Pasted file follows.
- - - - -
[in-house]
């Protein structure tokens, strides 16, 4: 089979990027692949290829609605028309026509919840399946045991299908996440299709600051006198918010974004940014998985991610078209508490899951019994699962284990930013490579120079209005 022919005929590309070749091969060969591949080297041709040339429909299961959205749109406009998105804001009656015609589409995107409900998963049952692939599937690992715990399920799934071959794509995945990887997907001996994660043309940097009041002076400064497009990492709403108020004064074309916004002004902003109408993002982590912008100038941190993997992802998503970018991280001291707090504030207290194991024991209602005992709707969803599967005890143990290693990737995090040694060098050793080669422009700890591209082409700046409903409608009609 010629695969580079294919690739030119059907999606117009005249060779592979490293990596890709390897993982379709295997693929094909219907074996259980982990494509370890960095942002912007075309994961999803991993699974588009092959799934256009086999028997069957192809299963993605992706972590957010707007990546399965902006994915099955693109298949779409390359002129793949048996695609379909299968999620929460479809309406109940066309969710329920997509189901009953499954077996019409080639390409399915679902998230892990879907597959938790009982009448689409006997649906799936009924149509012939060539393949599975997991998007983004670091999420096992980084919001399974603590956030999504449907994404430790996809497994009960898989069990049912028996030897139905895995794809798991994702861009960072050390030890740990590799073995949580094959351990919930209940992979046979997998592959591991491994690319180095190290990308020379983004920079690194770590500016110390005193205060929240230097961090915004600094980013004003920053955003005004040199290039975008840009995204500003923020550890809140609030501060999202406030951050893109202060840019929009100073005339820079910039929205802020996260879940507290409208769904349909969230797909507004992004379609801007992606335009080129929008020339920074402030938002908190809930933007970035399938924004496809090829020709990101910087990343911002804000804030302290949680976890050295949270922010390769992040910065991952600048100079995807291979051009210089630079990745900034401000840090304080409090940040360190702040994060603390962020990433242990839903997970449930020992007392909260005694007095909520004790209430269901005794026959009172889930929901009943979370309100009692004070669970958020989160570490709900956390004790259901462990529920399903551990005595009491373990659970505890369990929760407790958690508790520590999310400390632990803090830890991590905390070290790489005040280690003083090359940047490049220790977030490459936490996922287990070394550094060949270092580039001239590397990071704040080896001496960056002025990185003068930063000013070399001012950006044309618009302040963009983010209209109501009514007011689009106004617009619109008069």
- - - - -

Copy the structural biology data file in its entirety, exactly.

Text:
[in-house]
């Protein structure tokens, strides 16, 4: 089979990027692949290829609605028309026509919840399946045991299908996440299709600051006198918010974004940014998985991610078209508490899951019994699962284990930013490579120079209005 022919005929590309070749091969060969591949080297041709040339429909299961959205749109406009998105804001009656015609589409995107409900998963049952692939599937690992715990399920799934071959794509995945990887997907001996994660043309940097009041002076400064497009990492709403108020004064074309916004002004902003109408993002982590912008100038941190993997992802998503970018991280001291707090504030207290194991024991209602005992709707969803599967005890143990290693990737995090040694060098050793080669422009700890591209082409700046409903409608009609 010629695969580079294919690739030119059907999606117009005249060779592979490293990596890709390897993982379709295997693929094909219907074996259980982990494509370890960095942002912007075309994961999803991993699974588009092959799934256009086999028997069957192809299963993605992706972590957010707007990546399965902006994915099955693109298949779409390359002129793949048996695609379909299968999620929460479809309406109940066309969710329920997509189901009953499954077996019409080639390409399915679902998230892990879907597959938790009982009448689409006997649906799936009924149509012939060539393949599975997991998007983004670091999420096992980084919001399974603590956030999504449907994404430790996809497994009960898989069990049912028996030897139905895995794809798991994702861009960072050390030890740990590799073995949580094959351990919930209940992979046979997998592959591991491994690319180095190290990308020379983004920079690194770590500016110390005193205060929240230097961090915004600094980013004003920053955003005004040199290039975008840009995204500003923020550890809140609030501060999202406030951050893109202060840019929009100073005339820079910039929205802020996260879940507290409208769904349909969230797909507004992004379609801007992606335009080129929008020339920074402030938002908190809930933007970035399938924004496809090829020709990101910087990343911002804000804030302290949680976890050295949270922010390769992040910065991952600048100079995807291979051009210089630079990745900034401000840090304080409090940040360190702040994060603390962020990433242990839903997970449930020992007392909260005694007095909520004790209430269901005794026959009172889930929901009943979370309100009692004070669970958020989160570490709900956390004790259901462990529920399903551990005595009491373990659970505890369990929760407790958690508790520590999310400390632990803090830890991590905390070290790489005040280690003083090359940047490049220790977030490459936490996922287990070394550094060949270092580039001239590397990071704040080896001496960056002025990185003068930063000013070399001012950006044309618009302040963009983010209209109501009514007011689009106004617009619109008069």